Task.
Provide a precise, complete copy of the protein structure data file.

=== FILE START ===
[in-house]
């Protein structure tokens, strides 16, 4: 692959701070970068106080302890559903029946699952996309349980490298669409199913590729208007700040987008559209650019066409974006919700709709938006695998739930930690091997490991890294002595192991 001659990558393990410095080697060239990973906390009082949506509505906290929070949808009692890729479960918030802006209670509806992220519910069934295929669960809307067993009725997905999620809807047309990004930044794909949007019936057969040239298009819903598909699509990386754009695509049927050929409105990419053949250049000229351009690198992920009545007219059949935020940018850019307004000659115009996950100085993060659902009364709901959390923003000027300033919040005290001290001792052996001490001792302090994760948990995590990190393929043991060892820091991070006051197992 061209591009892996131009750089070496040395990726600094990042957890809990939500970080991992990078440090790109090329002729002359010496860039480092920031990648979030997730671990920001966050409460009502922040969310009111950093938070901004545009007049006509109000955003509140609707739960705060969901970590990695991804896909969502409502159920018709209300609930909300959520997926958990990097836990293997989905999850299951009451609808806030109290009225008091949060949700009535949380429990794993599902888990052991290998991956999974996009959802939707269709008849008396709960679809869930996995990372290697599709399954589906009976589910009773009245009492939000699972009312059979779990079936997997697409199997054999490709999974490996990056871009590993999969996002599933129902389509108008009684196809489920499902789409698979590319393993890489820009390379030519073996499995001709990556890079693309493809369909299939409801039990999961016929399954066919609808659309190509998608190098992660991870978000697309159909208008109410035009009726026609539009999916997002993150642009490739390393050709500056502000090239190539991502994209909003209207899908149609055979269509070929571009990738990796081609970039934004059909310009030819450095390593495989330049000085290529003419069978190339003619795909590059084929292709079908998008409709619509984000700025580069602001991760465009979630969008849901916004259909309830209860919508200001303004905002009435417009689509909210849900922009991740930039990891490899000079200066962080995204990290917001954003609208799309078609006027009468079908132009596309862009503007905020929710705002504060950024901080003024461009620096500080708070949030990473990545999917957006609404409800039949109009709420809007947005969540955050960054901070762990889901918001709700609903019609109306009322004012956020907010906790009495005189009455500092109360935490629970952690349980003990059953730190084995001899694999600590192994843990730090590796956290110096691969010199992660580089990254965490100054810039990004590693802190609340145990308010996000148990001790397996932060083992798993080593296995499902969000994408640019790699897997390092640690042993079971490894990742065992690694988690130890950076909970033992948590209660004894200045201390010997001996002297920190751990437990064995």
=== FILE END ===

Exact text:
[in-house]
């Protein structure tokens, strides 16, 4: 692959701070970068106080302890559903029946699952996309349980490298669409199913590729208007700040987008559209650019066409974006919700709709938006695998739930930690091997490991890294002595192991 001659990558393990410095080697060239990973906390009082949506509505906290929070949808009692890729479960918030802006209670509806992220519910069934295929669960809307067993009725997905999620809807047309990004930044794909949007019936057969040239298009819903598909699509990386754009695509049927050929409105990419053949250049000229351009690198992920009545007219059949935020940018850019307004000659115009996950100085993060659902009364709901959390923003000027300033919040005290001290001792052996001490001792302090994760948990995590990190393929043991060892820091991070006051197992 061209591009892996131009750089070496040395990726600094990042957890809990939500970080991992990078440090790109090329002729002359010496860039480092920031990648979030997730671990920001966050409460009502922040969310009111950093938070901004545009007049006509109000955003509140609707739960705060969901970590990695991804896909969502409502159920018709209300609930909300959520997926958990990097836990293997989905999850299951009451609808806030109290009225008091949060949700009535949380429990794993599902888990052991290998991956999974996009959802939707269709008849008396709960679809869930996995990372290697599709399954589906009976589910009773009245009492939000699972009312059979779990079936997997697409199997054999490709999974490996990056871009590993999969996002599933129902389509108008009684196809489920499902789409698979590319393993890489820009390379030519073996499995001709990556890079693309493809369909299939409801039990999961016929399954066919609808659309190509998608190098992660991870978000697309159909208008109410035009009726026609539009999916997002993150642009490739390393050709500056502000090239190539991502994209909003209207899908149609055979269509070929571009990738990796081609970039934004059909310009030819450095390593495989330049000085290529003419069978190339003619795909590059084929292709079908998008409709619509984000700025580069602001991760465009979630969008849901916004259909309830209860919508200001303004905002009435417009689509909210849900922009991740930039990891490899000079200066962080995204990290917001954003609208799309078609006027009468079908132009596309862009503007905020929710705002504060950024901080003024461009620096500080708070949030990473990545999917957006609404409800039949109009709420809007947005969540955050960054901070762990889901918001709700609903019609109306009322004012956020907010906790009495005189009455500092109360935490629970952690349980003990059953730190084995001899694999600590192994843990730090590796956290110096691969010199992660580089990254965490100054810039990004590693802190609340145990308010996000148990001790397996932060083992798993080593296995499902969000994408640019790699897997390092640690042993079971490894990742065992690694988690130890950076909970033992948590209660004894200045201390010997001996002297920190751990437990064995």